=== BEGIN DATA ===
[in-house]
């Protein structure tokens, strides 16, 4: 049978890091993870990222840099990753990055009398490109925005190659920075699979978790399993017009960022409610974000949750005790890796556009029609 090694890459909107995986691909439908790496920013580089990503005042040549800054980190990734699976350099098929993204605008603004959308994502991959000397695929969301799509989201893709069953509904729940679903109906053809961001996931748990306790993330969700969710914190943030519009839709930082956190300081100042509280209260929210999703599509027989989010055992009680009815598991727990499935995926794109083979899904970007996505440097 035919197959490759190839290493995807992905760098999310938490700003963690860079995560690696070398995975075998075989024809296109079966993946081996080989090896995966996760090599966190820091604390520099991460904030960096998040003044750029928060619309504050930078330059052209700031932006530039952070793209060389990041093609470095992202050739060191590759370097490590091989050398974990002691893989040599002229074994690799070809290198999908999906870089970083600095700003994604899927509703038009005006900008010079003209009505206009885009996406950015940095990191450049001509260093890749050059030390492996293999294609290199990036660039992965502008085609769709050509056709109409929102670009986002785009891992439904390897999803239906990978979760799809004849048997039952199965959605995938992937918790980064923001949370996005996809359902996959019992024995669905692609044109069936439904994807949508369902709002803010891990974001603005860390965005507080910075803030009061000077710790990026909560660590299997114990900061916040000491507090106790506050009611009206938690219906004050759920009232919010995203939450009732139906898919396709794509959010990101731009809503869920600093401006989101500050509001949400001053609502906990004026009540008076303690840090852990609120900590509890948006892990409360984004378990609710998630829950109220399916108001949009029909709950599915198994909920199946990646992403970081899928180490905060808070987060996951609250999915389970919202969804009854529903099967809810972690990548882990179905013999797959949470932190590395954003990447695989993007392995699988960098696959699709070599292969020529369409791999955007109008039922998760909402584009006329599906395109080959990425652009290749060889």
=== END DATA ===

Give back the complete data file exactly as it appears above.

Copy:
[in-house]
């Protein structure tokens, strides 16, 4: 049978890091993870990222840099990753990055009398490109925005190659920075699979978790399993017009960022409610974000949750005790890796556009029609 090694890459909107995986691909439908790496920013580089990503005042040549800054980190990734699976350099098929993204605008603004959308994502991959000397695929969301799509989201893709069953509904729940679903109906053809961001996931748990306790993330969700969710914190943030519009839709930082956190300081100042509280209260929210999703599509027989989010055992009680009815598991727990499935995926794109083979899904970007996505440097 035919197959490759190839290493995807992905760098999310938490700003963690860079995560690696070398995975075998075989024809296109079966993946081996080989090896995966996760090599966190820091604390520099991460904030960096998040003044750029928060619309504050930078330059052209700031932006530039952070793209060389990041093609470095992202050739060191590759370097490590091989050398974990002691893989040599002229074994690799070809290198999908999906870089970083600095700003994604899927509703038009005006900008010079003209009505206009885009996406950015940095990191450049001509260093890749050059030390492996293999294609290199990036660039992965502008085609769709050509056709109409929102670009986002785009891992439904390897999803239906990978979760799809004849048997039952199965959605995938992937918790980064923001949370996005996809359902996959019992024995669905692609044109069936439904994807949508369902709002803010891990974001603005860390965005507080910075803030009061000077710790990026909560660590299997114990900061916040000491507090106790506050009611009206938690219906004050759920009232919010995203939450009732139906898919396709794509959010990101731009809503869920600093401006989101500050509001949400001053609502906990004026009540008076303690840090852990609120900590509890948006892990409360984004378990609710998630829950109220399916108001949009029909709950599915198994909920199946990646992403970081899928180490905060808070987060996951609250999915389970919202969804009854529903099967809810972690990548882990179905013999797959949470932190590395954003990447695989993007392995699988960098696959699709070599292969020529369409791999955007109008039922998760909402584009006329599906395109080959990425652009290749060889």